History's Blotter: March 1982 | Broken Windows Theory
In November 1845, the Cherokee National Council met and established a Light-Horse Company consisting of a captain, a lieutenant, and twenty-four horsemen. The Cherokee Light-Horse’s duty was “to purse and arrest all fugitives from justice.”
“Arresting a single drunk or a single vagrant who has harmed no identifiable person seems unjust, and in a sense it is. But failing to do anything about a score of drunks or a hundred vagrants may destroy an entire community.”
—George L. Kelling and James Q. Wilson, 1982
In March of 1982, The Atlantic Monthly published “Broken Windows: the Police and Neighborhood Safety” by sociologists George L. Kelling and James Q. Wilson. The authors drew on established ideas about community policing and some recent studies on foot patrols to set forward a simple idea about law enforcement’s role in a community. Officers were not just crime-fighters. They helped maintain order, and that order was vital to a community’s survival. “If a window in a building is broken and is left unrepaired, all the rest of the windows will soon be broken,” Kelling and Wilson surmised. Officers could help repair those windows and make sure no more were broken.
The influential article proposed more foot patrols to allow for more face to face and informal interactions between officers and the public. It also stressed a targeted analysis of neighborhoods to determine which ones would benefit the most from this approach:
“Some neighborhoods are so demoralized and crime-ridden as to make foot patrol useless; the best the police can do with limited resources is respond to the enormous number of calls for service. Other neighborhoods are so stable and serene as to make foot patrol unnecessary. The key is to identify neighborhoods at the tipping point—where the public order is deteriorating but not unreclaimable, where the streets are used frequently but by apprehensive people, where a window is likely to be broken at any time, and must quickly be fixed if all are not to be shattered.”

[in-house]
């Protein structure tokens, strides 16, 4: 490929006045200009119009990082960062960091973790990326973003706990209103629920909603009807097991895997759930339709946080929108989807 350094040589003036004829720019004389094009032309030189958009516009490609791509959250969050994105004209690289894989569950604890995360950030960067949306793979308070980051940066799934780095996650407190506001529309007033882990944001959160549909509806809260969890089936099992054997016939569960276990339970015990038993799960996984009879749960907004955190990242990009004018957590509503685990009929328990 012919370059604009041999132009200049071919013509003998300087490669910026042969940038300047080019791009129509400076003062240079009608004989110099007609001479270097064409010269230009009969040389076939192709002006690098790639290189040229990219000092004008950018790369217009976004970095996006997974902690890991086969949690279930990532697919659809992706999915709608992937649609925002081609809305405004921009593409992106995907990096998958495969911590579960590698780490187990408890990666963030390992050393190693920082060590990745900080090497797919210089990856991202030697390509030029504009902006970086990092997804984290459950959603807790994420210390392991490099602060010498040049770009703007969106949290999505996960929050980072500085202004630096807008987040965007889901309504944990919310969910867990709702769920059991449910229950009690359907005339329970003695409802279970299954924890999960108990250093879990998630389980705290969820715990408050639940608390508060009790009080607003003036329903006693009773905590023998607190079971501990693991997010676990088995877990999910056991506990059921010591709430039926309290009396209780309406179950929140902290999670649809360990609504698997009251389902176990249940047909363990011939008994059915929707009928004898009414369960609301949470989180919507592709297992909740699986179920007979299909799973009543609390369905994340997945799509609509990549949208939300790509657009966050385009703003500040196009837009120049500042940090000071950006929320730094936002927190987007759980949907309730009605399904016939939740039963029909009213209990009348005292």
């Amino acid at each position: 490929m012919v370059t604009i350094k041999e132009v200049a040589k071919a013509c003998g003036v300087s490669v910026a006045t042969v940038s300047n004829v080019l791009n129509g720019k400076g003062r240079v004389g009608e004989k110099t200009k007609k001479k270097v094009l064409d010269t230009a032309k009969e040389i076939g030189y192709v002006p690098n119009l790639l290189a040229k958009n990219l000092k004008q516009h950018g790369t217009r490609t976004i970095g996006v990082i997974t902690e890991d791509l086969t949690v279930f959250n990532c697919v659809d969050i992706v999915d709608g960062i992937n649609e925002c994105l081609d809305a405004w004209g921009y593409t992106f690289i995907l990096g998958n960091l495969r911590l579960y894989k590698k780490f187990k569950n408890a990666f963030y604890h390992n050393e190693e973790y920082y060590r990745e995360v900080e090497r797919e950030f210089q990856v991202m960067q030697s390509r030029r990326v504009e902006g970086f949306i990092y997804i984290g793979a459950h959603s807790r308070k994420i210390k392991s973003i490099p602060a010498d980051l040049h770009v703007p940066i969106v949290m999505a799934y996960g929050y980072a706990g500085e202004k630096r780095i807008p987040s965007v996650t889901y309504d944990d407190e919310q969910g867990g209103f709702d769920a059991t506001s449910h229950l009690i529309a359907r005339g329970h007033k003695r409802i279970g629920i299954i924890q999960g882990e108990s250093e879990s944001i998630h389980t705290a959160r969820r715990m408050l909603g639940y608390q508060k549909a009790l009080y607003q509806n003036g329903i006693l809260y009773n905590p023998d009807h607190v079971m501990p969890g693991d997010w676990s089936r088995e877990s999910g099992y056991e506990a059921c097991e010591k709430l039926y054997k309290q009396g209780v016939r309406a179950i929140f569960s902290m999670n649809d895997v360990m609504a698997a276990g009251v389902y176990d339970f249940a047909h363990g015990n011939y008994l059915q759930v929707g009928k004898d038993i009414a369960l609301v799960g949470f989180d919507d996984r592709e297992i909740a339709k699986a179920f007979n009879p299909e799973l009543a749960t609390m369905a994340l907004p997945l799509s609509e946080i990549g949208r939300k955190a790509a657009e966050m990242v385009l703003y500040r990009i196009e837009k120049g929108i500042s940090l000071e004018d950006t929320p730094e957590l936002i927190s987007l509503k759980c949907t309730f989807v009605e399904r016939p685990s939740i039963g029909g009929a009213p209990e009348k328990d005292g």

Kelling and Wilson’s broken window metaphor proved to be a powerful rephrasing of the tenets of community policing, and it continued to influence law enforcement policy and procedure for decades. While criticized for downplaying the rights of the individual, Broken Windows reaffirmed the importance of community and the police: “Above all, we must return to our long-abandoned view that the police ought to protect communities as well as individuals. Our crime statistics and victimization surveys measure individual losses, but they do not measure communal losses. Just as physicians now recognize the importance of fostering health rather than simply treating illness, so the police—and the rest of us—ought to recognize the importance of maintaining, intact, communities without broken windows.”
What is History's Blotter?
For a long time, if you entered any police or sheriff’s department in the country, you would be greeted at the front desk by a sergeant presiding over a large bound book. Everyone who came into the station, every call patrolmen answered—it was all documented in that book, called a blotter. The National Law Enforcement Museum has acquired blotters from all across the United States. They are an important part of our collection—teeming with information about day-to-day law enforcement activities and touching on national events as they affected specific agencies. Find below our version of a national blotter: History’s Blotter draws from events in many places and times to present the collective experience of law enforcement in America.
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